Should You Incorporate?

A corporation is a legal entity that is separate and distinct from its owners. Corporations enjoy most of the rights and responsibilities that an individual possesses; that is, a corporation has the right to enter into contracts, loan and borrow money, sue and be sued, hire employees, own assets and pay taxes. It is often referred to as a “legal person.”

Creation of a Corporation

A corporation is created when it is incorporated by a group of shareholders who have ownership of the corporation, represented by their holding of common stock, in order to pursue a common objective. A corporation’s objectives can be for profit or not, as is the case with charities. However, the vast majority of corporations are set up with the goal of providing a return for its shareholders. Shareholders, as owners of a percentage of the corporation, are only responsible for the payment of their shares to the company’s treasury upon issuance.

A corporation can have a single shareholder or several. In the case of publicly traded corporations, there are often thousands of shareholders.

Corporations are created and regulated under corporate laws in their jurisdictions of residence.

A Canadian corporation can have certain advantages and disadvantages over a non-incorporated business. As a general rule, the larger the business, the more urgent it becomes to be incorporated. Some considerations are:

Limited Liability:

If you operate your business so that it is apparent to those you deal with that you are incorporated, you usually cannot be held personally liable for debts or liabilities of the corporation. For example, if you are a restaurant and someone slips and hurts themselves in your entry, the lawsuit would need to be made against the corporation rather than you personally. If the business becomes unable to pay its debts, you cannot be sued personally for the unpaid bills. There are some special exceptions, though. For example, Revenue Canada (CCRA) has the ability to pursue directors for employee deductions and GST that is not remitted. Another example is that provincial legislation makes directors of a corporation liable for unpaid wages up to a certain limit. Also, most banks and many suppliers require the directors or key persons in a corporation to sign a personal guarantee as a condition of extending credit.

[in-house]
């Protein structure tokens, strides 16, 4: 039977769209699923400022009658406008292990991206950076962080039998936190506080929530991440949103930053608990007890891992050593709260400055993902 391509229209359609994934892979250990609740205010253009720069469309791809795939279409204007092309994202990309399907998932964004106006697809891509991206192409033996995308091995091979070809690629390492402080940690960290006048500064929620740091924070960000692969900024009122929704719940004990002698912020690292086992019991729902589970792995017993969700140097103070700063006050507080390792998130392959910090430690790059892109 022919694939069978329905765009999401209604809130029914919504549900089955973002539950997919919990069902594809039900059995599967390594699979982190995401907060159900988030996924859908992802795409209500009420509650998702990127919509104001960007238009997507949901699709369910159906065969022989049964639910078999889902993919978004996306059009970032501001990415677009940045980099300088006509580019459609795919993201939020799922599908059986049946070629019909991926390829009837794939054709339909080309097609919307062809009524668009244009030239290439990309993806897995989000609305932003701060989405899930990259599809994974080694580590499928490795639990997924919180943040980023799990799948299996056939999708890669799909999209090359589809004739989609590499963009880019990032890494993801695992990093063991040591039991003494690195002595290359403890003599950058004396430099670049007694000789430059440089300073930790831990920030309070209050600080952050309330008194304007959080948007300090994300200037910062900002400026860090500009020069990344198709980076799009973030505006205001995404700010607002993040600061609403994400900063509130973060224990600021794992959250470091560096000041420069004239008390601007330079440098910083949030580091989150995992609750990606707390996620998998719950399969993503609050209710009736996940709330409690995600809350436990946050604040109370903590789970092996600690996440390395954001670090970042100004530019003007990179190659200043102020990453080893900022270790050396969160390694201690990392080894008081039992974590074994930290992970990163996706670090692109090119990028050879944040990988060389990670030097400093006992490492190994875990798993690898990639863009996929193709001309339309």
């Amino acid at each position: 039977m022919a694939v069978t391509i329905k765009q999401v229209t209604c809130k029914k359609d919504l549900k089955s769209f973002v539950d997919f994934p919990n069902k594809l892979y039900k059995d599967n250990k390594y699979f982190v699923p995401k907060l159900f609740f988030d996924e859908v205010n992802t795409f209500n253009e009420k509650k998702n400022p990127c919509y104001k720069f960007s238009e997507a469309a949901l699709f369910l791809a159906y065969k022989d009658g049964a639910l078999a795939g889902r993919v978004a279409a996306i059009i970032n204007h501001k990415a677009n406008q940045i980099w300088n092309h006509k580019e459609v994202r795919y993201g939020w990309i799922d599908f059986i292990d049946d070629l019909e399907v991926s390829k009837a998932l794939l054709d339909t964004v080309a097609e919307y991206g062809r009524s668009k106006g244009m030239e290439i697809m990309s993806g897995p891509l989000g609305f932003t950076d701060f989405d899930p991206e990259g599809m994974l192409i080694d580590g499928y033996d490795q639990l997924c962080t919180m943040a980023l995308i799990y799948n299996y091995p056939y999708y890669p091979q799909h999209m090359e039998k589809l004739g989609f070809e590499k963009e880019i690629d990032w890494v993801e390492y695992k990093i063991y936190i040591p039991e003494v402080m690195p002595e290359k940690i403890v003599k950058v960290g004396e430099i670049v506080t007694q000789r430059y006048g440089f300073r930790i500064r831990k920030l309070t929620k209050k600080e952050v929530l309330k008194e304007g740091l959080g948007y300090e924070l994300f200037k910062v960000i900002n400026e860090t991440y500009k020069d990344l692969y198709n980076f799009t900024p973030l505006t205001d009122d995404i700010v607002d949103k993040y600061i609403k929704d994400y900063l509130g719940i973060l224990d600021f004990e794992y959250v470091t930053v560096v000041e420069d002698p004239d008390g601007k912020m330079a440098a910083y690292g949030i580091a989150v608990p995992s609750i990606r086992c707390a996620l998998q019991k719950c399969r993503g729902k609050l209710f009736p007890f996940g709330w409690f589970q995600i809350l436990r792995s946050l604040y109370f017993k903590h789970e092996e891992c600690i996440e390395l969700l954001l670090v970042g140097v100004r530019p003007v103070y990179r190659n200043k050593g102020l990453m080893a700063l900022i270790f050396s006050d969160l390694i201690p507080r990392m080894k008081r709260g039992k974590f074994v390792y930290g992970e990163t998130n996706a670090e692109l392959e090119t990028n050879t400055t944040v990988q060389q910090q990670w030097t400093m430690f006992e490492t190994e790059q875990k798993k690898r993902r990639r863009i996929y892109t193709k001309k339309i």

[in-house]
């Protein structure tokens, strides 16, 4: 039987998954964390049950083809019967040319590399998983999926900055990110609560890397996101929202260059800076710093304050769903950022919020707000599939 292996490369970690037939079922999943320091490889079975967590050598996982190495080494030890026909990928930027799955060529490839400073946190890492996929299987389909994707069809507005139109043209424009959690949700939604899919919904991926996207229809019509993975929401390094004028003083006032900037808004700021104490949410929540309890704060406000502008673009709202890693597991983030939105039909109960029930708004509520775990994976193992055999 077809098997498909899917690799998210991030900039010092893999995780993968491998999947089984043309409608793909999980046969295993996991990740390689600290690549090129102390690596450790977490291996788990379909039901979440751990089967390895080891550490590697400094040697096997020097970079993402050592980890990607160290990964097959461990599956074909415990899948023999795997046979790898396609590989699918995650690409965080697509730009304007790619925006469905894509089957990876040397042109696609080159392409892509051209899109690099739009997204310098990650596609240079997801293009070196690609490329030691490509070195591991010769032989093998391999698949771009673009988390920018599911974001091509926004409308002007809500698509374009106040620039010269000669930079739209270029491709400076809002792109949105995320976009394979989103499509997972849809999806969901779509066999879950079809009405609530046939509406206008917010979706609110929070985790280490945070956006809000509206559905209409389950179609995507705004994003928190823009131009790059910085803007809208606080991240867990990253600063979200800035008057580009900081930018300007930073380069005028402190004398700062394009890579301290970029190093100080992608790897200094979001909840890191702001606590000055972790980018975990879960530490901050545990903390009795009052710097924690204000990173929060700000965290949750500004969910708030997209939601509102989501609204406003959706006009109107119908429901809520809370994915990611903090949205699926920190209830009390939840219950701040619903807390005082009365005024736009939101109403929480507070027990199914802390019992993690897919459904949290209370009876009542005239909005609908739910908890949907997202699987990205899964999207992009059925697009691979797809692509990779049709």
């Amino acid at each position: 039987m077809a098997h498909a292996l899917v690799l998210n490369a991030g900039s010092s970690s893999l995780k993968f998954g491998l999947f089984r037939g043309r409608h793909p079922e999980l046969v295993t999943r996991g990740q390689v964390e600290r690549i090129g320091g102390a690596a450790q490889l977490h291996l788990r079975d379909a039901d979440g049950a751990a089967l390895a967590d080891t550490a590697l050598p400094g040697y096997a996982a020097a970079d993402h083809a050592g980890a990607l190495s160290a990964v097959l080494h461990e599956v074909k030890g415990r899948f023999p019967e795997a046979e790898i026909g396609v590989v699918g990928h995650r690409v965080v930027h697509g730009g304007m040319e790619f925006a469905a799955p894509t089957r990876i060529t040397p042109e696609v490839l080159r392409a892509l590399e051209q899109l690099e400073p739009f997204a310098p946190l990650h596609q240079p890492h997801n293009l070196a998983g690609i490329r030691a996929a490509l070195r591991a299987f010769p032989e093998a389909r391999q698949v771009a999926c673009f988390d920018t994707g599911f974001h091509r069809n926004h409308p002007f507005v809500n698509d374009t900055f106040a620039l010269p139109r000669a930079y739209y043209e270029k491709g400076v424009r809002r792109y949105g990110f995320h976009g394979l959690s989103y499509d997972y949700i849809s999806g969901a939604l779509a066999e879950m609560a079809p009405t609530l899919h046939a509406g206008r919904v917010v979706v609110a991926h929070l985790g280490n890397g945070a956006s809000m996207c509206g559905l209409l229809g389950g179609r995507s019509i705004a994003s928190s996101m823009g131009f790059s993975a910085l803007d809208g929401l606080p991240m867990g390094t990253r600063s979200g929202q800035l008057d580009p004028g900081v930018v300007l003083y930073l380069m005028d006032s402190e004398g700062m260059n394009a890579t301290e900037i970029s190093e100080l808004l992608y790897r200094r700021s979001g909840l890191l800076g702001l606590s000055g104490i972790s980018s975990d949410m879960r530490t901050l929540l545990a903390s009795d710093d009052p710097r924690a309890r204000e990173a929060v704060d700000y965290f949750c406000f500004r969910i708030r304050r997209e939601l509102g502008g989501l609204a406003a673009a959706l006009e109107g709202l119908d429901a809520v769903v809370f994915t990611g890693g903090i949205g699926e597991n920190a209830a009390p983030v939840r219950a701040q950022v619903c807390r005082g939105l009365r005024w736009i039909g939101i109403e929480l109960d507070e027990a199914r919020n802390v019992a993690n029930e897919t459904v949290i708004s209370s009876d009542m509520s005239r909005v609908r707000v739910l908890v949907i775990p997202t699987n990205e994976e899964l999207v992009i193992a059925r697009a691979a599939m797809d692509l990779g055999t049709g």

Income Tax Advantages:

This question requires the help of a tax professional. Beware that many basic accountants and bookkeepers do not have the expertise needed to advise you on this issue. However, in some cases, a corporation may be able to pay a lower rate of income tax on the company’s income that you keep in the company if you don’t need to take it all out for yourself. You may be able to include a spouse with lower income than you as a shareholder so that some profits can be paid as dividends to them and taxed at their rate which may be lower than yours. That can make incorporating more attractive but again you need to review that with a tax professional for accurate information.

Disadvantages to incorporating:

If you are a new business and expect to have losses for the first year or two, you may prefer to keep your business as a proprietorship or partnership so that you can offset your losses against other income you earn personally. Also, if you don’t expect to earn a great deal of income from the business and are not overly worried about the liability aspect, you may feel that keeping an extra set of books, paying annual filing fees and filing another tax return is not worth the time and expense. There can be other disadvantages as well, but the point is, incorporating is not necessarily the best route for everyone.

Canada Incorporation Service

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